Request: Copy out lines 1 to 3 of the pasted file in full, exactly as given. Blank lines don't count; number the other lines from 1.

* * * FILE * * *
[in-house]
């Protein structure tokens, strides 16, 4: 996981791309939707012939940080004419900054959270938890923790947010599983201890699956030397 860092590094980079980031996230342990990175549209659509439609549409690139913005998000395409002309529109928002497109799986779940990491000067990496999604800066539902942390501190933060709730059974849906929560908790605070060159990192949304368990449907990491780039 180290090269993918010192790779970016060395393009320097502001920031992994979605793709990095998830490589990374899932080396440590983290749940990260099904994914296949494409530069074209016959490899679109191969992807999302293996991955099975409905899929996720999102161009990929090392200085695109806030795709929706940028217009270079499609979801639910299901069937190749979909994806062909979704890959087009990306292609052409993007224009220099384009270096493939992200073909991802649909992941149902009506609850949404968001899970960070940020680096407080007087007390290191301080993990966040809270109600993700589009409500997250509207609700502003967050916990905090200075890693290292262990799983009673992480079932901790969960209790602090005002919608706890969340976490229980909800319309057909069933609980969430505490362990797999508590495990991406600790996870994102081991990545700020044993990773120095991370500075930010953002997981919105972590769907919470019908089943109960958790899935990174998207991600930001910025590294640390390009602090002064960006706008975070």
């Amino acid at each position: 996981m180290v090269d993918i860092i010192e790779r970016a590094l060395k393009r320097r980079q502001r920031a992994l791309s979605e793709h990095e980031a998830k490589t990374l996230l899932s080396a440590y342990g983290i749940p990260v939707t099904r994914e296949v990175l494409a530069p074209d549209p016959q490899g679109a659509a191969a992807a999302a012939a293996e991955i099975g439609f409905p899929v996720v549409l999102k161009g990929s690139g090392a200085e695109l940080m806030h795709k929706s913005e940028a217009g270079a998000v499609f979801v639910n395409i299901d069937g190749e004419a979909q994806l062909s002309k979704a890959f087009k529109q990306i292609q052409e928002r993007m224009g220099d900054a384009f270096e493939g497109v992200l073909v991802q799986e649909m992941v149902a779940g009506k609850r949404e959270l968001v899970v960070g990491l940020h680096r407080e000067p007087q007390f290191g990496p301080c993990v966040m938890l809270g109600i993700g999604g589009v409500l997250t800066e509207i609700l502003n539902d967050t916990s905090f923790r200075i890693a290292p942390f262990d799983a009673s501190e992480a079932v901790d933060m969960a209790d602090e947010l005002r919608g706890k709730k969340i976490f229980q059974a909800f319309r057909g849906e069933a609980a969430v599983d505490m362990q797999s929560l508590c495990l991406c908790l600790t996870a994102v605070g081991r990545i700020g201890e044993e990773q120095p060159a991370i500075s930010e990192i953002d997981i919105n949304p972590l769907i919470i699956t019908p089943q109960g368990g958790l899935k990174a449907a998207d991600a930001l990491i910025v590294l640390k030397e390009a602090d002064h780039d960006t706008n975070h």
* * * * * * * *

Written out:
[in-house]
């Protein structure tokens, strides 16, 4: 996981791309939707012939940080004419900054959270938890923790947010599983201890699956030397 860092590094980079980031996230342990990175549209659509439609549409690139913005998000395409002309529109928002497109799986779940990491000067990496999604800066539902942390501190933060709730059974849906929560908790605070060159990192949304368990449907990491780039 180290090269993918010192790779970016060395393009320097502001920031992994979605793709990095998830490589990374899932080396440590983290749940990260099904994914296949494409530069074209016959490899679109191969992807999302293996991955099975409905899929996720999102161009990929090392200085695109806030795709929706940028217009270079499609979801639910299901069937190749979909994806062909979704890959087009990306292609052409993007224009220099384009270096493939992200073909991802649909992941149902009506609850949404968001899970960070940020680096407080007087007390290191301080993990966040809270109600993700589009409500997250509207609700502003967050916990905090200075890693290292262990799983009673992480079932901790969960209790602090005002919608706890969340976490229980909800319309057909069933609980969430505490362990797999508590495990991406600790996870994102081991990545700020044993990773120095991370500075930010953002997981919105972590769907919470019908089943109960958790899935990174998207991600930001910025590294640390390009602090002064960006706008975070």
């Amino acid at each position: 996981m180290v090269d993918i860092i010192e790779r970016a590094l060395k393009r320097r980079q502001r920031a992994l791309s979605e793709h990095e980031a998830k490589t990374l996230l899932s080396a440590y342990g983290i749940p990260v939707t099904r994914e296949v990175l494409a530069p074209d549209p016959q490899g679109a659509a191969a992807a999302a012939a293996e991955i099975g439609f409905p899929v996720v549409l999102k161009g990929s690139g090392a200085e695109l940080m806030h795709k929706s913005e940028a217009g270079a998000v499609f979801v639910n395409i299901d069937g190749e004419a979909q994806l062909s002309k979704a890959f087009k529109q990306i292609q052409e928002r993007m224009g220099d900054a384009f270096e493939g497109v992200l073909v991802q799986e649909m992941v149902a779940g009506k609850r949404e959270l968001v899970v960070g990491l940020h680096r407080e000067p007087q007390f290191g990496p301080c993990v966040m938890l809270g109600i993700g999604g589009v409500l997250t800066e509207i609700l502003n539902d967050t916990s905090f923790r200075i890693a290292p942390f262990d799983a009673s501190e992480a079932v901790d933060m969960a209790d602090e947010l005002r919608g706890k709730k969340i976490f229980q059974a909800f319309r057909g849906e069933a609980a969430v599983d505490m362990q797999s929560l508590c495990l991406c908790l600790t996870a994102v605070g081991r990545i700020g201890e044993e990773q120095p060159a991370i500075s930010e990192i953002d997981i919105n949304p972590l769907i919470i699956t019908p089943q109960g368990g958790l899935k990174a449907a998207d991600a930001l990491i910025v590294l640390k030397e390009a602090d002064h780039d960006t706008n975070h």